Cytokine Dysregulation & Lipodystrophy

Lipodystrophy in patients with HIV-1 infection: effect of stopping protease inhibitors on TNF-receptor levels, insulin resistance, and lipid profile. Although the follow-up was reported below as only 3 months, CT scans did not show body fat improvements after stopping PI therapy. In a second study reported at Lipodystrophy Workshop by Steve Deeks & Rebecca Hoh from UCSF, after 12 weeks following therapy interruption body changes did not improve,
yet.

Recently growing in popularity as a possible causative factor for lipodystrophy is cytokine dysregulation. It's possible that the dysregulation which might lead to lipodystrophy could be due to HIV or HIV therapy or both. It's also been suggested that TNF-alpha, a cytokine, dysregulation may be associated with lipodystrophy. TNF-a may lead to fat cell death. This has been recognized and studies are ongoing. The study below suggests an association of high TNF-a levels with lipodystrophy but does not conclude there is a cause-effect relationship. Moyle has written a report for NATAP web site discussing these issues. Here's the link to the article or to the web site:

Perspectives on Lipodystrophy: What have we learned about the cause?

B. Maher 1 , J. Lloyd 1 , E.G.L. Wilkins 3 , W.D. Fraser 2 , D.J. Back 1 , B.K. Park 1 and M. Pirmohamed 1
1 Department of Pharmacology and Therapeutics, and 2 Clinical Chemistry, The University of Liverpool, and 3 North Manchester General Hospital, Manchester, UK

Purpose of the study:
To determine whether the metabolic and morphological abnormalities seen in patients with lipodystrophy (LD) are reversed by stopping protease inhibitors (PIs).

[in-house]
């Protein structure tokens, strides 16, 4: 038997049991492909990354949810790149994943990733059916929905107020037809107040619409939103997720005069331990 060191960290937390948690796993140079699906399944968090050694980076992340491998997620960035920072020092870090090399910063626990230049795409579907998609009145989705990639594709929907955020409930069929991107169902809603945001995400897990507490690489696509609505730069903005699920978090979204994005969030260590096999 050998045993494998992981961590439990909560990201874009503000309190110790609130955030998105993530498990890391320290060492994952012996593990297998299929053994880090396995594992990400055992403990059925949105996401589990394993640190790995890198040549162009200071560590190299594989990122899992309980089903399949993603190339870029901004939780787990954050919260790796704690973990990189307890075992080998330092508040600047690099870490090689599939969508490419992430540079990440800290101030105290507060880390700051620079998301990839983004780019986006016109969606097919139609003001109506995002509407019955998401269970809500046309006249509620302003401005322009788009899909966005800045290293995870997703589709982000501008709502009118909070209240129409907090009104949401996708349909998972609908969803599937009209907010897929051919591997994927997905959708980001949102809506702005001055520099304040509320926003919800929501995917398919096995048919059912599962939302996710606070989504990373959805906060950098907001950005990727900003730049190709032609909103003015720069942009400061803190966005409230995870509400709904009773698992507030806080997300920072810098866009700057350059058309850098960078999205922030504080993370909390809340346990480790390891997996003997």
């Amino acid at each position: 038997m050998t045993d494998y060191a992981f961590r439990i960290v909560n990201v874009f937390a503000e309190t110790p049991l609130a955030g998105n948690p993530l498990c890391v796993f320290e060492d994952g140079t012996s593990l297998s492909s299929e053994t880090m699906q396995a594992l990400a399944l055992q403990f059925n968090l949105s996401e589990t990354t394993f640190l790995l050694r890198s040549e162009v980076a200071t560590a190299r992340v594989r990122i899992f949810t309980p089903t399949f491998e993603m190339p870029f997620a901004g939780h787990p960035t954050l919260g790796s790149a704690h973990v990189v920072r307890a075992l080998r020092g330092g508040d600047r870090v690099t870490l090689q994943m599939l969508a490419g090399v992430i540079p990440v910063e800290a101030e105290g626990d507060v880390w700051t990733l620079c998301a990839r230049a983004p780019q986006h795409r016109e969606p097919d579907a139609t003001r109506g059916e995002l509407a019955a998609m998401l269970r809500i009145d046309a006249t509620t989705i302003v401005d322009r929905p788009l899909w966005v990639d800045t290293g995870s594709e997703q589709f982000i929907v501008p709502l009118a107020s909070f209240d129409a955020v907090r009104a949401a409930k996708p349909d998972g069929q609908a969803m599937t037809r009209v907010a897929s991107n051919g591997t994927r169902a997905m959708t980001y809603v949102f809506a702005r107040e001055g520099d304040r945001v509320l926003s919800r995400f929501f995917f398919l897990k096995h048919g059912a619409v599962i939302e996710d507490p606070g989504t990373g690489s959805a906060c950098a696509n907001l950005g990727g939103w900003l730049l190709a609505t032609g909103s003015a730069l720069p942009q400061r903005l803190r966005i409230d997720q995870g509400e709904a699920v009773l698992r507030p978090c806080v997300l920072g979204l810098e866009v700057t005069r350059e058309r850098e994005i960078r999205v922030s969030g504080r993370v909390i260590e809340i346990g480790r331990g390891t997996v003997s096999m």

Methods:
Ten patients with lipodystrophy were studied while on PIs and 3

months after stopping PIs. In addition, 10 HIV subjects on PIs without lipo-dystrophy were also studied. All patients were assessed by CT scans and bio-impedance analysis for body fat content. Patients were also tested for insulin resistance, glucose intolerance, hyperlipidaemia, TNF-• and TNF receptor levels before and after stopping PIs.

Summary of results:
TNF receptor levels were lower in controls (P =0.02) than in patients with LD; however, there was a significant decrease (P =0.02) in the LD patients on stopping PIs (Table). TNF-a levels were undetectable. Insulin levels in LD patients (17.9 mU/l) on PIs were significantly (P =0.02) higher than in controls (6.6 mU/l), and did not alter (21.2 mU/l) when Pis were stopped, despite equivalent glucose tolerance. CT scan appearances did not change on stopping PIs, although bioimpedance analysis showed a significant decrease from 406 to 373 ohms (P =0.03). Apart from HDL levels there was no change in lipid parameters on stopping PIs.

Conclusions:
Our results show a reversal in some but not all of the abnormalities associated with LD on stopping PIs. TNF-a activity may be modulated by PIs and may be responsible for some of the features of LD. Our results are also consistent with the hypothesis that many of the features of LD are due to an interaction between the disease and drug therapy rather than being an effect of PIs per se.

 

Controls
(pg/ml)

LD on PIs
(pg/ml)

LD off PIs
(pg/ml)

TNF receptor I

1406 377

2026 723

1680 585

TNF receptor II

3868 1042

5982 1897

5170 1876